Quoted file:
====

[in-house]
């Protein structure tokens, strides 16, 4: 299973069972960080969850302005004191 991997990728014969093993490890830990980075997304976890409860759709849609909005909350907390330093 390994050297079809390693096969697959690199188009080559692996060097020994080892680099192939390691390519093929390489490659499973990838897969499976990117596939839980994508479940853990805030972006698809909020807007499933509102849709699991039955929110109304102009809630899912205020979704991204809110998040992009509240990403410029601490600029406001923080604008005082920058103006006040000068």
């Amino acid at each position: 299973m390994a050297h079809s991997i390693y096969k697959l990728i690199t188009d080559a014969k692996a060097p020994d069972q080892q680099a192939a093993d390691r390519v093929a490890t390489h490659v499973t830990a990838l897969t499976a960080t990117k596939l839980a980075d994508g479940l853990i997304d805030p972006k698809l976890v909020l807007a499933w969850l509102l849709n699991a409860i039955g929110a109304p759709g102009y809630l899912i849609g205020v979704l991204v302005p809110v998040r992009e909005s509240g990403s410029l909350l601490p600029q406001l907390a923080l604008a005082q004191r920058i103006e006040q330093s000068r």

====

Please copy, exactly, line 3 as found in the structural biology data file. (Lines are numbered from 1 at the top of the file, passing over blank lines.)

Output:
């Amino acid at each position: 299973m390994a050297h079809s991997i390693y096969k697959l990728i690199t188009d080559a014969k692996a060097p020994d069972q080892q680099a192939a093993d390691r390519v093929a490890t390489h490659v499973t830990a990838l897969t499976a960080t990117k596939l839980a980075d994508g479940l853990i997304d805030p972006k698809l976890v909020l807007a499933w969850l509102l849709n699991a409860i039955g929110a109304p759709g102009y809630l899912i849609g205020v979704l991204v302005p809110v998040r992009e909005s509240g990403s410029l909350l601490p600029q406001l907390a923080l604008a005082q004191r920058i103006e006040q330093s000068r």